Image for  "How you can offer better service"

How you can offer better service

We should all be able to offer better service than the following:

– There are a lot of calls right now, but your call is important to us and we will answer as soon as we can.

I sat there on the phone waiting for help with an insurance issue. I usually do most things directly via the computer and chat is a good tool, if you manage to get past the sometimes incredibly stupid bottoms. But sometimes you actually need to talk to a human being. Like, you know, like we used to do. In this case, it was also the case that the website was incredibly poor, making it impossible to resolve online.

“You have room… twelve…. in the queue”

The minutes passed. Five minutes, ten minutes, 15 minutes and even over 20 minutes. The response from customer service clocked in at 23 minutes.

– Hi, my name is Matts Rehnström and I have a question about our insurance, but first, I just need to tell you how disappointed I am to have to sit for 23 minutes waiting to talk to you.

– Hmmm, I know, we do our best.

– I’m sure you do, I continued, but surely it should be the case that you as a business should see the need to serve customers more quickly. Then I would have liked to do this myself if it could be done on the website. Someone responsible at your company should see this, I think?

When the person I was talking to realized that I was not annoyed with her but more understanding, while wishing for better service, it was like opening a floodgate.

– Yes, we know, and I want you to know how much we have told the management about it. But they are not listening. We are a company that they hire to work on customer service, but they laid off half the workforce last winter. So now there are only 40 of us left to take all the calls and chats. We can’t keep up!

After that, we had a long conversation about their situation where I was told that they needed help and who to call.

Thinking wrong if you want to offer better service to your customers

It made me think, once again, about the great misconception that exists in many businesses. It seems that the activities that are closest to those for whom the business exists, i.e. the customers, whatever they are called, are not the most important.

It’s nicer to be further away from customers. It is quite clear that taking care of your customers is not more important for your own business than even outsourcing it to someone else. It’s incredible.

The most important thing you have, the customers, you let someone else take care of. At the same time, there is a lot of pressure to be as lean as possible.

The woman I spoke to clearly had her loyalties with the company she works for, not the insurance company. It is also perfectly understandable. After all, that’s where her colleagues are and it’s on their own premises that they sit. They build their service company together, not the insurance company. If she doesn’t work with the insurance company, she might work with another client of the service company, to serve that client’s customer.

I believe that the activity of serving customers is something that should be strategically important. That’s where it gets serious. That’s where it happens.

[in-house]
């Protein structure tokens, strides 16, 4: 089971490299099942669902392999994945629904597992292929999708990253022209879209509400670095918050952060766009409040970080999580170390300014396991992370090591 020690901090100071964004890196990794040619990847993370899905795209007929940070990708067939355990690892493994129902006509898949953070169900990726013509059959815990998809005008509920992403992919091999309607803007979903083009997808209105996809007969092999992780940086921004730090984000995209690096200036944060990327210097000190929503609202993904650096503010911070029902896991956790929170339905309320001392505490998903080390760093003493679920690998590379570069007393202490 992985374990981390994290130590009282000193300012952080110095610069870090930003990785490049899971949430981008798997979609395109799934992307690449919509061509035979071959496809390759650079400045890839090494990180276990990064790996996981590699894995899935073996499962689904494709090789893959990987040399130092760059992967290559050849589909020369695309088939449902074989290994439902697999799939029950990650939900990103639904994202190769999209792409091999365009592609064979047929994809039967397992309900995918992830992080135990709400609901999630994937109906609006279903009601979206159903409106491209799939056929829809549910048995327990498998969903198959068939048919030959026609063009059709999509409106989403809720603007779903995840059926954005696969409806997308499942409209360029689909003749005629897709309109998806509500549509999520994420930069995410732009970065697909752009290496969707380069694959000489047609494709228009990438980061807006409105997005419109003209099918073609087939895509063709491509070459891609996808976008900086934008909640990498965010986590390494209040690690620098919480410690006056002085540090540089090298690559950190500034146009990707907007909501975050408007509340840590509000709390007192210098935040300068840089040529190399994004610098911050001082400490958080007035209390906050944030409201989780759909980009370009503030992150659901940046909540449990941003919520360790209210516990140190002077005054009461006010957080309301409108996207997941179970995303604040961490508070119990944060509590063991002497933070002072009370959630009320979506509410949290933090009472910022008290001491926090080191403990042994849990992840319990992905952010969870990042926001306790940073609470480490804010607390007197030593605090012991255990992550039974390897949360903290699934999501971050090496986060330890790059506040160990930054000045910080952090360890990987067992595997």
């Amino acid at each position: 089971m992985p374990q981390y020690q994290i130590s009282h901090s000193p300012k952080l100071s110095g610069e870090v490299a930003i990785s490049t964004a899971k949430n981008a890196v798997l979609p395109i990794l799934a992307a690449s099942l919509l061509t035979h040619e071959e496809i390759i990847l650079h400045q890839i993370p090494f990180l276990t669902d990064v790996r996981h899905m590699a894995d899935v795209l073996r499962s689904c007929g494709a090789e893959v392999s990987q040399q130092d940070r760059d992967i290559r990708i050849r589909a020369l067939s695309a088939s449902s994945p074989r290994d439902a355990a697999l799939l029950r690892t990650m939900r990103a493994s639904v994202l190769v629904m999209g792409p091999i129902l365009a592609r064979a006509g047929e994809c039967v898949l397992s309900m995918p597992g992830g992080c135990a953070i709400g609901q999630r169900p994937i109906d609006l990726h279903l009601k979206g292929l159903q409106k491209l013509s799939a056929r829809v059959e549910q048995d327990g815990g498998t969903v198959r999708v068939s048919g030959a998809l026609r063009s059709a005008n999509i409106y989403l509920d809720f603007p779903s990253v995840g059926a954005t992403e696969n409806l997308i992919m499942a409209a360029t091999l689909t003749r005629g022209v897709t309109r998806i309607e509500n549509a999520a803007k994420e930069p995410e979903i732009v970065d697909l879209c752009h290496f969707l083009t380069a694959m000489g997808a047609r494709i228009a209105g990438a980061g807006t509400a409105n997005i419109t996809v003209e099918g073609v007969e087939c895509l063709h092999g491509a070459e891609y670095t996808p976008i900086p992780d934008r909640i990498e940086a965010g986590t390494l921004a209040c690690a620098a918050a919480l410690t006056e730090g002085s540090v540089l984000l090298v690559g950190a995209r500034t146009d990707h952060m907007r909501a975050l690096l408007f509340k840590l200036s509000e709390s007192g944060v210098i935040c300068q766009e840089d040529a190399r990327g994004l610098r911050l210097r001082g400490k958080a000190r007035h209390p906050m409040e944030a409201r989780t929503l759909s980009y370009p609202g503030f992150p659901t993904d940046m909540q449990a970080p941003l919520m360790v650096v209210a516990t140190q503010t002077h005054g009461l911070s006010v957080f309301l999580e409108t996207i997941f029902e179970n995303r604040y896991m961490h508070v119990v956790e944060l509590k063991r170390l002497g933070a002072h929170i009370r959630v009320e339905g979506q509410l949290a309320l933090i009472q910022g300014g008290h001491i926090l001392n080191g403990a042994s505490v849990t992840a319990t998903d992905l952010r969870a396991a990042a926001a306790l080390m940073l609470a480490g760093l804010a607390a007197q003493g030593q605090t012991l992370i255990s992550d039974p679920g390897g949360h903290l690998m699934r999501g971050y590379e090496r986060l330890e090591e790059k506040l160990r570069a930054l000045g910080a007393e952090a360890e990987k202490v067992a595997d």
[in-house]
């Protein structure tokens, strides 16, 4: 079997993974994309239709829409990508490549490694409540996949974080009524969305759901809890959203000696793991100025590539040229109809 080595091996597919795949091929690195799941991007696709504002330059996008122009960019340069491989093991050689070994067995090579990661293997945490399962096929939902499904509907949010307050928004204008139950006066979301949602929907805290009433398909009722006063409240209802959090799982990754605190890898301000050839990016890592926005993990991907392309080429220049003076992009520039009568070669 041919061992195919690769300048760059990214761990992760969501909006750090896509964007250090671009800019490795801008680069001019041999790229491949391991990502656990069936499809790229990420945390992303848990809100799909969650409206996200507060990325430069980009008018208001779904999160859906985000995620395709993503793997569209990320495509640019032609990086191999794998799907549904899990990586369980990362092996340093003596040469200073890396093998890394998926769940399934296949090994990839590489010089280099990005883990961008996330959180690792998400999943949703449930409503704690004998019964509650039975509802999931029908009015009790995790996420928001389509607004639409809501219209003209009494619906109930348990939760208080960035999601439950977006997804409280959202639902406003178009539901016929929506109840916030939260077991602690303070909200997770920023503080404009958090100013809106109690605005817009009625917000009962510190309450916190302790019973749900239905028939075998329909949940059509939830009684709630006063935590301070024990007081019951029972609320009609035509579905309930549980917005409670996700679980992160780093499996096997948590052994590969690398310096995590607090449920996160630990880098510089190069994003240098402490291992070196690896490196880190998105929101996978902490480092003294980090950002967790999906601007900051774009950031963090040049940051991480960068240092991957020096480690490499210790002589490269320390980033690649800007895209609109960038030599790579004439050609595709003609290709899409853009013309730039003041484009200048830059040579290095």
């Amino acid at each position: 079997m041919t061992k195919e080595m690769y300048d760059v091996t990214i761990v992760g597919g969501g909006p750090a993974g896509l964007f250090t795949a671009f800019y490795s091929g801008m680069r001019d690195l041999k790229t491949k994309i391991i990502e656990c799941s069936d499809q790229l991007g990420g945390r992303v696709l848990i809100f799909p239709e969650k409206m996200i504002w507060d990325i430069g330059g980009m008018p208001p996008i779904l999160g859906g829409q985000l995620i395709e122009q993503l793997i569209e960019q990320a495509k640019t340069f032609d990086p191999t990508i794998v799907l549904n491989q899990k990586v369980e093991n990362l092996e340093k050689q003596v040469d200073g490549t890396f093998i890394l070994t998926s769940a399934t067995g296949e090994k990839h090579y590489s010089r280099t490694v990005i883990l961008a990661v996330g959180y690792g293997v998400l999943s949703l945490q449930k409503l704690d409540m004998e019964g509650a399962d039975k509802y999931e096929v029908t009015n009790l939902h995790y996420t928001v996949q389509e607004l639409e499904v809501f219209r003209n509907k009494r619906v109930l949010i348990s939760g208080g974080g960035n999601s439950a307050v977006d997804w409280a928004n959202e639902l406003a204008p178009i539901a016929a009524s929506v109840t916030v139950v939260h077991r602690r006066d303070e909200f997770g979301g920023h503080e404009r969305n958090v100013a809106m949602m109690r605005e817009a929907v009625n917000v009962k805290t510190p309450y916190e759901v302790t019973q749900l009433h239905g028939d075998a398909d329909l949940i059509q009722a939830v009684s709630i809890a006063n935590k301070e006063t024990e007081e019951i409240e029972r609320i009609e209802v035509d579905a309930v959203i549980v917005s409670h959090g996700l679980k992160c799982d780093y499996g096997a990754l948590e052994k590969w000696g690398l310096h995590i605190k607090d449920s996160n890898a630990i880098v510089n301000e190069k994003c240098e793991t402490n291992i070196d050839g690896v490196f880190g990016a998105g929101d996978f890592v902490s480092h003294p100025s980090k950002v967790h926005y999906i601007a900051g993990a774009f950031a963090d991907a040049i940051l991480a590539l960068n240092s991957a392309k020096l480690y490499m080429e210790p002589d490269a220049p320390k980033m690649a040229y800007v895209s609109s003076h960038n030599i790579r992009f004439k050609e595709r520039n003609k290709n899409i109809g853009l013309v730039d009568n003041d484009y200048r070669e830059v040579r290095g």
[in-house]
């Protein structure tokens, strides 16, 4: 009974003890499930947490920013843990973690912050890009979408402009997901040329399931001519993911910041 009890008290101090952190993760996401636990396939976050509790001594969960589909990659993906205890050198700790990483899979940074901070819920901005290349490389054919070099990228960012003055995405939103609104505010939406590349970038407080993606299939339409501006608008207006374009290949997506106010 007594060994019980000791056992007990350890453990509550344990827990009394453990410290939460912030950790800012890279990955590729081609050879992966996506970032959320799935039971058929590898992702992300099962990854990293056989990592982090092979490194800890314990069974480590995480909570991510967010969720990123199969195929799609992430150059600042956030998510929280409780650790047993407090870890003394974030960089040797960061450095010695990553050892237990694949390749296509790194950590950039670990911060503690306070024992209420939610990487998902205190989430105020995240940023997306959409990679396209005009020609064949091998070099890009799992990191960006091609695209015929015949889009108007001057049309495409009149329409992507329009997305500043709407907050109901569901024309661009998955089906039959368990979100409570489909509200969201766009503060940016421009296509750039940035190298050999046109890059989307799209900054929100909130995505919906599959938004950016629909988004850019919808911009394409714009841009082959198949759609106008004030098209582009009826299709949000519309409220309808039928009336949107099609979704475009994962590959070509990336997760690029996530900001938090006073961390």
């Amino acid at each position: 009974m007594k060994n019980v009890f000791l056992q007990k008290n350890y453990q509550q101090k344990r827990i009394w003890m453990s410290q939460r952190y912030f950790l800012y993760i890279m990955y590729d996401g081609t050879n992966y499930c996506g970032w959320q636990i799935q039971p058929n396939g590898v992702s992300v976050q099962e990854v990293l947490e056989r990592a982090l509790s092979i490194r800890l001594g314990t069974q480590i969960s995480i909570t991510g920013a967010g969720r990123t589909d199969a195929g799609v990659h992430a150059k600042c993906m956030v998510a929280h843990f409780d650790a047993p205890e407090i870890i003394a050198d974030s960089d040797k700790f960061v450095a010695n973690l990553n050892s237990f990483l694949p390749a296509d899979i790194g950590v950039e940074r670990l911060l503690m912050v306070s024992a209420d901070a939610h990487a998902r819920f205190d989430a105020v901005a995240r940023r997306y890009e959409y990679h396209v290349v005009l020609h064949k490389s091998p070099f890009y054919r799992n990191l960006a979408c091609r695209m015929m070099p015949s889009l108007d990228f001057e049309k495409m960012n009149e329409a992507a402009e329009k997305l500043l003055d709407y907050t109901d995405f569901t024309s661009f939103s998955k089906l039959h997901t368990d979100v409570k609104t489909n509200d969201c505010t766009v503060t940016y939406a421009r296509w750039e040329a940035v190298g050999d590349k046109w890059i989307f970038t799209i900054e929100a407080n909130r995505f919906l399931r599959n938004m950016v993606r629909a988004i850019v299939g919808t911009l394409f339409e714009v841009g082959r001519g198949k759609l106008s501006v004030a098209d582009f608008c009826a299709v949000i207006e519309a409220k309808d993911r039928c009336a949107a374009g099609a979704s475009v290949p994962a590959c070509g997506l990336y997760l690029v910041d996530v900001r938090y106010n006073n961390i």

Sitting in the office sending invoices or other administrative tasks is often not strategic. You can outsource that to others. But not the meeting with the customer.

It’s nicer to be further away from customers

Another part of the fallacy is that it is profitable for employees to get as far away from the customer as possible. Have you noticed that in most places, the further away you are, the more you get paid? If you do really well and get as far away from the customer as possible, right up to management level, then you are also the best paid.

Have you, like me, considered that many times those who work in customer service, for example, are incredibly young with a corresponding lack of professional experience. In some places, customer service is seen as a place of indulgence, a bit like working in a fast food restaurant.

You’re there for a while and you learn things and then you move on. Sometimes internally to some “fancier” job where you don’t serve the customer, and sometimes you leave for some other business.

I think this is a shame.

Who in your business can offer better service

Those who work closest to the customer should be the most highlighted. They are also the ones who should receive the best training to provide better service to your customers.

This applies to all customer-facing activities; healthcare professionals, home care workers, teachers, surveyors, salespeople, consultants, etc.

It reminds me of an old episode of the Twilight Zone series, where secretaries were the nicest thing you could be and how they were recognized at parties, in advertising, etc. The whole episode gave an alternative view of what it was like in a world where secretaries were the best of the best.

It should be the same for those who work with your customers. They should be the most appreciated by everyone in the whole business. Without them, no customers, no business.

This week’s task, if you want to participate, is to go to one or a group of the people who deal with your customers on a daily basis, whatever you call them, and tell them how much you appreciate them and how important you think they are to your business.

Good luck. Part two of the task will be to feedback to me with what reaction you got. I look forward to hearing from you.

Are you the one who works closest to the customer? Are you the one to offer better service to your customers? Reach out and show your pride in being one of the value creators in your business.